Saturday, January 2, 2016

Of posers, plagiarists, and the truth...

A few days ago when some blog awards were handed out, my favorite editorial cartoonist Chris Muir was a winner for his awesome Day By Day daily cartoon serial. In reviewing the other award winners, one particular blog caught my attention and stuck in my craw. When I commented at DBD, congratulating Chris, I also used the opportunity to criticize that particular site and compare it to the long-running theft and misattribution of another outstanding gunnie essay; it so happened that Ted Nugent had been mentioned in the same thread, and as explained below, he played prominently in the misuse of this writer's essay, making the comparison a good illustration of my opinion on plagiarism.
When another commenter and apparently occasional contributor at the award-winning ripoff site complained about my complaint and said they were the awesomest gunnie site in the whole wide, I was prompted to answer his thusly, and since it would be improper to drag Chris Muir into the mud, I reactivated this long dormant erstwhile blogsite of mine just for the purpose.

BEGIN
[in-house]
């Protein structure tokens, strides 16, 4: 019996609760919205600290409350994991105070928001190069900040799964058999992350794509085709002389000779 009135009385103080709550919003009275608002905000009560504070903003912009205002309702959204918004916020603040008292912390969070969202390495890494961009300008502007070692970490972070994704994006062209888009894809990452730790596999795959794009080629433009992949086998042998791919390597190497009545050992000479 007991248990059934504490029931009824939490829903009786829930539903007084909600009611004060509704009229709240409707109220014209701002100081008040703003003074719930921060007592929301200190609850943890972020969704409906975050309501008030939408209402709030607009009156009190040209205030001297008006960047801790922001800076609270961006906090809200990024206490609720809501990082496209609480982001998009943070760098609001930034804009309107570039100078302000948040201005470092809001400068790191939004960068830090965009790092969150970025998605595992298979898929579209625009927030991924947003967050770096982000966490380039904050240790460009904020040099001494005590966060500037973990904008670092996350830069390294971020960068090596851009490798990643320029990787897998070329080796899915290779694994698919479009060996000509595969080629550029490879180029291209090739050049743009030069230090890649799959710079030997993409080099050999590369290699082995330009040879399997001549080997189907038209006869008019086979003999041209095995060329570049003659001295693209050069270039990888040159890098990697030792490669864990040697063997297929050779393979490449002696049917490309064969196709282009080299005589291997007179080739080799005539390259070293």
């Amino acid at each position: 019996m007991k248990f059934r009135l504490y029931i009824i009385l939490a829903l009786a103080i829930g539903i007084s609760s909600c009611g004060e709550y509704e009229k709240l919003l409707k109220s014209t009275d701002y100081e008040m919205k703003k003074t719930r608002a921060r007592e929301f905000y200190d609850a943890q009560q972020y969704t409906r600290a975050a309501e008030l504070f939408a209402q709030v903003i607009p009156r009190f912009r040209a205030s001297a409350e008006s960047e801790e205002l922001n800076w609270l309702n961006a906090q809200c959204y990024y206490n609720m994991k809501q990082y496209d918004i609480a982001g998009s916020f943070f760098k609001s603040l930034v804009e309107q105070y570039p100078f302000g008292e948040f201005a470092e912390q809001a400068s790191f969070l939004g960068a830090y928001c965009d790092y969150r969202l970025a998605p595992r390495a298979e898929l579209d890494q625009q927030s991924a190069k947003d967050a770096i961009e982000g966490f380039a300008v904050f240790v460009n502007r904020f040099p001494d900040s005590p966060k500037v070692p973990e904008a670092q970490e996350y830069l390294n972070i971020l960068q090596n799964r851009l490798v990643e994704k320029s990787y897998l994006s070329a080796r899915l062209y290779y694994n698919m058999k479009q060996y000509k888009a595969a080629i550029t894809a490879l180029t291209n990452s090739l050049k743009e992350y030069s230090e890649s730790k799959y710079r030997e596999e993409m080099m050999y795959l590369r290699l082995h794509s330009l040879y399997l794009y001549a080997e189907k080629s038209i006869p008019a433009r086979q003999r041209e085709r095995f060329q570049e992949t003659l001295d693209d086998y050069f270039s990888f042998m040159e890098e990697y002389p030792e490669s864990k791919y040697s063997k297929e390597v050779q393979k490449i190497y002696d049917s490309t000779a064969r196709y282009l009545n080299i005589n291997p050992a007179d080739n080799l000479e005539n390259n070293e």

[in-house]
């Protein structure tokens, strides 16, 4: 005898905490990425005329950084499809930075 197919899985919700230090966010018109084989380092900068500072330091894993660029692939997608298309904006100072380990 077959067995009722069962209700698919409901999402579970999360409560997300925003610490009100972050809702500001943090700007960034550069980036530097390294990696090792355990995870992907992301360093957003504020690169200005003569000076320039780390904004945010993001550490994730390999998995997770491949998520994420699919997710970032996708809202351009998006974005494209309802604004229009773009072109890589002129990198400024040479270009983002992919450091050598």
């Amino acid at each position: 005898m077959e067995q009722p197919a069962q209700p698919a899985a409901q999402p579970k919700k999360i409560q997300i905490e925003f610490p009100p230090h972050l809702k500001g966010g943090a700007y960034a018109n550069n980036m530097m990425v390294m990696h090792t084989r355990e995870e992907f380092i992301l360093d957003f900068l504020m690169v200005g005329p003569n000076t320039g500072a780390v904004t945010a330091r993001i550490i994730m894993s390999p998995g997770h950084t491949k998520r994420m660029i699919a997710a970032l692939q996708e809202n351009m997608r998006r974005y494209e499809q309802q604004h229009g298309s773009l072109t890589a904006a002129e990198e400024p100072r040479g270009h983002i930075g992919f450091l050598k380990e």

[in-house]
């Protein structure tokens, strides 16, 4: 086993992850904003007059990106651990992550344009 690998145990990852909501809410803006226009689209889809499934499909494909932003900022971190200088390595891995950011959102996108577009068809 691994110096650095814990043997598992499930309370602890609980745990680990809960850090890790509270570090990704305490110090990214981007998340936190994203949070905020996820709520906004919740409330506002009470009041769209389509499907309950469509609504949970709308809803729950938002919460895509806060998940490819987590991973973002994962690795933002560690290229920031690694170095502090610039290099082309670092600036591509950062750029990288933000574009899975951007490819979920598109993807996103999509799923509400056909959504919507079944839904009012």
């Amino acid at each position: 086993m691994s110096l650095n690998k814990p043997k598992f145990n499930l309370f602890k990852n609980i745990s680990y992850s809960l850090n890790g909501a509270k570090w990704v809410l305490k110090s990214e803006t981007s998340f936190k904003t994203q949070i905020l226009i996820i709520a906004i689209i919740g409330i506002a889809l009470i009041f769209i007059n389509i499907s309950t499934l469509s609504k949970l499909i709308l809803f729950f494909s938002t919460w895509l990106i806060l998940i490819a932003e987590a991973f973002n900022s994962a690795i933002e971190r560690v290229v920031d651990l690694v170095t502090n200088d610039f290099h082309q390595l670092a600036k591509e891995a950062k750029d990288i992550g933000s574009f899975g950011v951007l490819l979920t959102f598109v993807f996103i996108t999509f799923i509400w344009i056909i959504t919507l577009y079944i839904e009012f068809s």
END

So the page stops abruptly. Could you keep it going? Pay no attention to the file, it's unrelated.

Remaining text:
@Cliff H, my criticism of TTAG as a user and abuser of others’ work product without attribution is hardly unilateral, and is nothing new; this dirty-laundry list is more than two years old:

But my recent comment after seeing that poser site given accolades in the company of genuine editorial artists like Mr. Muir here, was brought on by this very recent pathetic and sickening example:

And it so happened that in the same DBD thread was mention of Ted Nugent, one of the few celebrity types on our side, but who unfortunately was responsible for another pretty egregious misattribution in his book “Ted, White, and Blue: The Nugent Manifesto”, where two full pages are devoted to the reprint of Marko Kloos’ essay “Why the Gun is Civilization”, listing the non-existent Maj. L. Caudill USMC (ret) as author. The same thing happened at the huge Front Sight Firearms Training Academy website, and was later correctly attributed.

In the case of the Why the Gun essay, most of the reprintings and forwardings are inadvertent, except of course by the original scoundrel who created the marine Major out of wholecloth (a case of reverse stolen valor?). Still, even unintentional intellectual property theft is harmful, and does nothing to feed the true creator’s bulldog.

But at TTAG there’s nothing inadvertent about it; it is instead a long and documented pattern of intentional use of others’ work product without attribution, and when called out as in the case of that creative little gunshow jingle, it is simply deleted, without explanation or apology.

Cliff, I’m sure that you and many other contributors there are unaware of this nauseating behavior, and I guess my own long and close connection to the business and principles of RKBA causes me to react strongly when I think those principles are being crassly and commercially exploited and mocked…but that’s the truth about “The Truth About Guns”.